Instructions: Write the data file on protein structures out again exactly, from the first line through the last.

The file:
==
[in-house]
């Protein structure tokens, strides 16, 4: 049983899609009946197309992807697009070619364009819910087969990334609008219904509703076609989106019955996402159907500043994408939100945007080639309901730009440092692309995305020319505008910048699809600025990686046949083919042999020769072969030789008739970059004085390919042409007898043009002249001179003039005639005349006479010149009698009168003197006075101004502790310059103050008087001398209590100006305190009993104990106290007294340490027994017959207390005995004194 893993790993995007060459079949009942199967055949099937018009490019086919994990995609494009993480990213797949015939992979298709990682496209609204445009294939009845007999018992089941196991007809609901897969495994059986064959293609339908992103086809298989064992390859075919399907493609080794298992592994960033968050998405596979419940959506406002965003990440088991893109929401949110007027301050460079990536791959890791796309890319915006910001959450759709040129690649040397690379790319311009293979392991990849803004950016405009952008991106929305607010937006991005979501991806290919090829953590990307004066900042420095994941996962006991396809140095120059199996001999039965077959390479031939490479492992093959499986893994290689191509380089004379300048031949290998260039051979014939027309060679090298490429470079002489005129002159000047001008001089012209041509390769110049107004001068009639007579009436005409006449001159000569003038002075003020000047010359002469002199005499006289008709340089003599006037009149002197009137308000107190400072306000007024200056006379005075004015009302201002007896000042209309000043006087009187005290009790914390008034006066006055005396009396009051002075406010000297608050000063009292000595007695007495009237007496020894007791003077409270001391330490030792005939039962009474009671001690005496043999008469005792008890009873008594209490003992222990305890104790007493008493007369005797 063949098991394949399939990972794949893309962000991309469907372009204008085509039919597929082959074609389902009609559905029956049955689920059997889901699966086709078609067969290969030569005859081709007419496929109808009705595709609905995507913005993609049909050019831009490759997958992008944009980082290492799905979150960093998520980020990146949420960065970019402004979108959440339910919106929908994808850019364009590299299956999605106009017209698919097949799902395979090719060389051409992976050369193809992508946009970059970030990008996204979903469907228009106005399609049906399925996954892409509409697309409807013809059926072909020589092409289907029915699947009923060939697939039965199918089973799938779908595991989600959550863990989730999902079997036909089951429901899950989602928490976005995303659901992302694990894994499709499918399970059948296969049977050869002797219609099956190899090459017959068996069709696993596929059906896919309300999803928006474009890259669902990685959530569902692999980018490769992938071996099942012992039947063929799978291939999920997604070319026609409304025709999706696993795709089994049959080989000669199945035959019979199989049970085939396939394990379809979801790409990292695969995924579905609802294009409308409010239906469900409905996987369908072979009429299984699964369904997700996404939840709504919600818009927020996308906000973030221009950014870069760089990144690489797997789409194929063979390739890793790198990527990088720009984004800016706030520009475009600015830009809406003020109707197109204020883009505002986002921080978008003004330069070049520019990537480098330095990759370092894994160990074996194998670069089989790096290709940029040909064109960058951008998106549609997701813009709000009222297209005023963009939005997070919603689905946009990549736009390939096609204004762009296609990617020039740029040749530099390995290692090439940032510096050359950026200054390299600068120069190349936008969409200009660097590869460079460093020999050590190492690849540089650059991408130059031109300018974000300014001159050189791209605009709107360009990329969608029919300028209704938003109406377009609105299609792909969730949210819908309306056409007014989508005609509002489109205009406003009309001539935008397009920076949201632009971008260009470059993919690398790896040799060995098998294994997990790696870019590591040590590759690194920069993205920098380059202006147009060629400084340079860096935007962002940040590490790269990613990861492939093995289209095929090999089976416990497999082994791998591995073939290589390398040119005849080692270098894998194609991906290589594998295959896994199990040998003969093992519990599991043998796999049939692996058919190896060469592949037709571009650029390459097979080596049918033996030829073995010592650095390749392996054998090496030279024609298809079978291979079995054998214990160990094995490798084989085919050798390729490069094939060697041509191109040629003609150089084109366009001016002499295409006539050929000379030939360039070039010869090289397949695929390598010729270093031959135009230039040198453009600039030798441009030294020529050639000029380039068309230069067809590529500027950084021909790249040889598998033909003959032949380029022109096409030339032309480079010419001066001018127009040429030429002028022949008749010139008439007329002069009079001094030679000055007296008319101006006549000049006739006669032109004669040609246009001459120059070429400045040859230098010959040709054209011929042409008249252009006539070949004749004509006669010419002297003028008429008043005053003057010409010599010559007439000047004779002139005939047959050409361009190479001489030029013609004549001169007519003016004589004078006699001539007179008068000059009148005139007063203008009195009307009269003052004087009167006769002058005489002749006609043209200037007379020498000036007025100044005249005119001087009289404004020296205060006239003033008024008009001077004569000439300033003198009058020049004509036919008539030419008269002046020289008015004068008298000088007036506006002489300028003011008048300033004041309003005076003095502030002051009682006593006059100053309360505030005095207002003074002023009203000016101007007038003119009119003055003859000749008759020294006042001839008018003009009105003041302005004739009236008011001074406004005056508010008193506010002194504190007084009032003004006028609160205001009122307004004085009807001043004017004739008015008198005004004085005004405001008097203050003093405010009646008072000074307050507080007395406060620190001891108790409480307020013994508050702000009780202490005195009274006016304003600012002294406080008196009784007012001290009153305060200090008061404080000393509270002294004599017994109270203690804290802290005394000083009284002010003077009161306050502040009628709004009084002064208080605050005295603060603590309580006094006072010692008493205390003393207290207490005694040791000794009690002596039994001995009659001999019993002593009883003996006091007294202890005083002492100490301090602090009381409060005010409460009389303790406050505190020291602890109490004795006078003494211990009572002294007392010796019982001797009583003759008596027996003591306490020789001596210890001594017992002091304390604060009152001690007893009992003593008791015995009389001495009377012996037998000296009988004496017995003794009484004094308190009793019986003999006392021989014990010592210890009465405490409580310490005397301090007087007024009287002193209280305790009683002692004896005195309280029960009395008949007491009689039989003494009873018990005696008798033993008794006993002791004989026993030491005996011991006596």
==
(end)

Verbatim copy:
[in-house]
């Protein structure tokens, strides 16, 4: 049983899609009946197309992807697009070619364009819910087969990334609008219904509703076609989106019955996402159907500043994408939100945007080639309901730009440092692309995305020319505008910048699809600025990686046949083919042999020769072969030789008739970059004085390919042409007898043009002249001179003039005639005349006479010149009698009168003197006075101004502790310059103050008087001398209590100006305190009993104990106290007294340490027994017959207390005995004194 893993790993995007060459079949009942199967055949099937018009490019086919994990995609494009993480990213797949015939992979298709990682496209609204445009294939009845007999018992089941196991007809609901897969495994059986064959293609339908992103086809298989064992390859075919399907493609080794298992592994960033968050998405596979419940959506406002965003990440088991893109929401949110007027301050460079990536791959890791796309890319915006910001959450759709040129690649040397690379790319311009293979392991990849803004950016405009952008991106929305607010937006991005979501991806290919090829953590990307004066900042420095994941996962006991396809140095120059199996001999039965077959390479031939490479492992093959499986893994290689191509380089004379300048031949290998260039051979014939027309060679090298490429470079002489005129002159000047001008001089012209041509390769110049107004001068009639007579009436005409006449001159000569003038002075003020000047010359002469002199005499006289008709340089003599006037009149002197009137308000107190400072306000007024200056006379005075004015009302201002007896000042209309000043006087009187005290009790914390008034006066006055005396009396009051002075406010000297608050000063009292000595007695007495009237007496020894007791003077409270001391330490030792005939039962009474009671001690005496043999008469005792008890009873008594209490003992222990305890104790007493008493007369005797 063949098991394949399939990972794949893309962000991309469907372009204008085509039919597929082959074609389902009609559905029956049955689920059997889901699966086709078609067969290969030569005859081709007419496929109808009705595709609905995507913005993609049909050019831009490759997958992008944009980082290492799905979150960093998520980020990146949420960065970019402004979108959440339910919106929908994808850019364009590299299956999605106009017209698919097949799902395979090719060389051409992976050369193809992508946009970059970030990008996204979903469907228009106005399609049906399925996954892409509409697309409807013809059926072909020589092409289907029915699947009923060939697939039965199918089973799938779908595991989600959550863990989730999902079997036909089951429901899950989602928490976005995303659901992302694990894994499709499918399970059948296969049977050869002797219609099956190899090459017959068996069709696993596929059906896919309300999803928006474009890259669902990685959530569902692999980018490769992938071996099942012992039947063929799978291939999920997604070319026609409304025709999706696993795709089994049959080989000669199945035959019979199989049970085939396939394990379809979801790409990292695969995924579905609802294009409308409010239906469900409905996987369908072979009429299984699964369904997700996404939840709504919600818009927020996308906000973030221009950014870069760089990144690489797997789409194929063979390739890793790198990527990088720009984004800016706030520009475009600015830009809406003020109707197109204020883009505002986002921080978008003004330069070049520019990537480098330095990759370092894994160990074996194998670069089989790096290709940029040909064109960058951008998106549609997701813009709000009222297209005023963009939005997070919603689905946009990549736009390939096609204004762009296609990617020039740029040749530099390995290692090439940032510096050359950026200054390299600068120069190349936008969409200009660097590869460079460093020999050590190492690849540089650059991408130059031109300018974000300014001159050189791209605009709107360009990329969608029919300028209704938003109406377009609105299609792909969730949210819908309306056409007014989508005609509002489109205009406003009309001539935008397009920076949201632009971008260009470059993919690398790896040799060995098998294994997990790696870019590591040590590759690194920069993205920098380059202006147009060629400084340079860096935007962002940040590490790269990613990861492939093995289209095929090999089976416990497999082994791998591995073939290589390398040119005849080692270098894998194609991906290589594998295959896994199990040998003969093992519990599991043998796999049939692996058919190896060469592949037709571009650029390459097979080596049918033996030829073995010592650095390749392996054998090496030279024609298809079978291979079995054998214990160990094995490798084989085919050798390729490069094939060697041509191109040629003609150089084109366009001016002499295409006539050929000379030939360039070039010869090289397949695929390598010729270093031959135009230039040198453009600039030798441009030294020529050639000029380039068309230069067809590529500027950084021909790249040889598998033909003959032949380029022109096409030339032309480079010419001066001018127009040429030429002028022949008749010139008439007329002069009079001094030679000055007296008319101006006549000049006739006669032109004669040609246009001459120059070429400045040859230098010959040709054209011929042409008249252009006539070949004749004509006669010419002297003028008429008043005053003057010409010599010559007439000047004779002139005939047959050409361009190479001489030029013609004549001169007519003016004589004078006699001539007179008068000059009148005139007063203008009195009307009269003052004087009167006769002058005489002749006609043209200037007379020498000036007025100044005249005119001087009289404004020296205060006239003033008024008009001077004569000439300033003198009058020049004509036919008539030419008269002046020289008015004068008298000088007036506006002489300028003011008048300033004041309003005076003095502030002051009682006593006059100053309360505030005095207002003074002023009203000016101007007038003119009119003055003859000749008759020294006042001839008018003009009105003041302005004739009236008011001074406004005056508010008193506010002194504190007084009032003004006028609160205001009122307004004085009807001043004017004739008015008198005004004085005004405001008097203050003093405010009646008072000074307050507080007395406060620190001891108790409480307020013994508050702000009780202490005195009274006016304003600012002294406080008196009784007012001290009153305060200090008061404080000393509270002294004599017994109270203690804290802290005394000083009284002010003077009161306050502040009628709004009084002064208080605050005295603060603590309580006094006072010692008493205390003393207290207490005694040791000794009690002596039994001995009659001999019993002593009883003996006091007294202890005083002492100490301090602090009381409060005010409460009389303790406050505190020291602890109490004795006078003494211990009572002294007392010796019982001797009583003759008596027996003591306490020789001596210890001594017992002091304390604060009152001690007893009992003593008791015995009389001495009377012996037998000296009988004496017995003794009484004094308190009793019986003999006392021989014990010592210890009465405490409580310490005397301090007087007024009287002193209280305790009683002692004896005195309280029960009395008949007491009689039989003494009873018990005696008798033993008794006993002791004989026993030491005996011991006596």